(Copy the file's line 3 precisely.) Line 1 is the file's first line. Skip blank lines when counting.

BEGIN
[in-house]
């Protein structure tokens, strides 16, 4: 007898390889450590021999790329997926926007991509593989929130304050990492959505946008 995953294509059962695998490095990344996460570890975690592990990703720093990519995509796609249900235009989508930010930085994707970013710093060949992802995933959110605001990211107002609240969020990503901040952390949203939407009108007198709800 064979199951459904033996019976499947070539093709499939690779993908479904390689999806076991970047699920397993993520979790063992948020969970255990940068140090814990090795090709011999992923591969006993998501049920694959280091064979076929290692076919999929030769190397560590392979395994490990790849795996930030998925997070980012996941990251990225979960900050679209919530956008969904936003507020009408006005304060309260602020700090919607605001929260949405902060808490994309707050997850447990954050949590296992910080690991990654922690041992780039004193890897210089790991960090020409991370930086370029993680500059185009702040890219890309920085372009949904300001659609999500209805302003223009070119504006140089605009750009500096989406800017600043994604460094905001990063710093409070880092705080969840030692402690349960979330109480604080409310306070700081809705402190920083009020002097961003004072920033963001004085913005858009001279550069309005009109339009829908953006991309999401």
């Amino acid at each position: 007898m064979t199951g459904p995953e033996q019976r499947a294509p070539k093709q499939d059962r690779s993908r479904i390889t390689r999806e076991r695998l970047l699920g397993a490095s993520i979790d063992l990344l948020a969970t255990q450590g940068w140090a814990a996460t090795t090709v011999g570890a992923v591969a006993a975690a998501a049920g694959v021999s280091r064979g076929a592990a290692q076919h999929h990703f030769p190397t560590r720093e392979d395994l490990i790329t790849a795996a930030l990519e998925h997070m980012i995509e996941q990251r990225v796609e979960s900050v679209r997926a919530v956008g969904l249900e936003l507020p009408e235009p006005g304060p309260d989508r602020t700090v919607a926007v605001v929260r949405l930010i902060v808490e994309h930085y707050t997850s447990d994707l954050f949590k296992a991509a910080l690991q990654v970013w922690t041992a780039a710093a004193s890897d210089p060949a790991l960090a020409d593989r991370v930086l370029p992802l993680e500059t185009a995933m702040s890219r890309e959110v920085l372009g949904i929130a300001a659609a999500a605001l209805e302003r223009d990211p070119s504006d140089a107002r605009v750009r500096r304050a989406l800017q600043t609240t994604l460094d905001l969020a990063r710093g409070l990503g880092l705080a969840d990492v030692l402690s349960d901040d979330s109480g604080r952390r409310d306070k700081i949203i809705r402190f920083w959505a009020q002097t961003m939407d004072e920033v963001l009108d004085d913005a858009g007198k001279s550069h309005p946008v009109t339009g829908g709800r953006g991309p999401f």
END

């Amino acid at each position: 007898m064979t199951g459904p995953e033996q019976r499947a294509p070539k093709q499939d059962r690779s993908r479904i390889t390689r999806e076991r695998l970047l699920g397993a490095s993520i979790d063992l990344l948020a969970t255990q450590g940068w140090a814990a996460t090795t090709v011999g570890a992923v591969a006993a975690a998501a049920g694959v021999s280091r064979g076929a592990a290692q076919h999929h990703f030769p190397t560590r720093e392979d395994l490990i790329t790849a795996a930030l990519e998925h997070m980012i995509e996941q990251r990225v796609e979960s900050v679209r997926a919530v956008g969904l249900e936003l507020p009408e235009p006005g304060p309260d989508r602020t700090v919607a926007v605001v929260r949405l930010i902060v808490e994309h930085y707050t997850s447990d994707l954050f949590k296992a991509a910080l690991q990654v970013w922690t041992a780039a710093a004193s890897d210089p060949a790991l960090a020409d593989r991370v930086l370029p992802l993680e500059t185009a995933m702040s890219r890309e959110v920085l372009g949904i929130a300001a659609a999500a605001l209805e302003r223009d990211p070119s504006d140089a107002r605009v750009r500096r304050a989406l800017q600043t609240t994604l460094d905001l969020a990063r710093g409070l990503g880092l705080a969840d990492v030692l402690s349960d901040d979330s109480g604080r952390r409310d306070k700081i949203i809705r402190f920083w959505a009020q002097t961003m939407d004072e920033v963001l009108d004085d913005a858009g007198k001279s550069h309005p946008v009109t339009g829908g709800r953006g991309p999401f």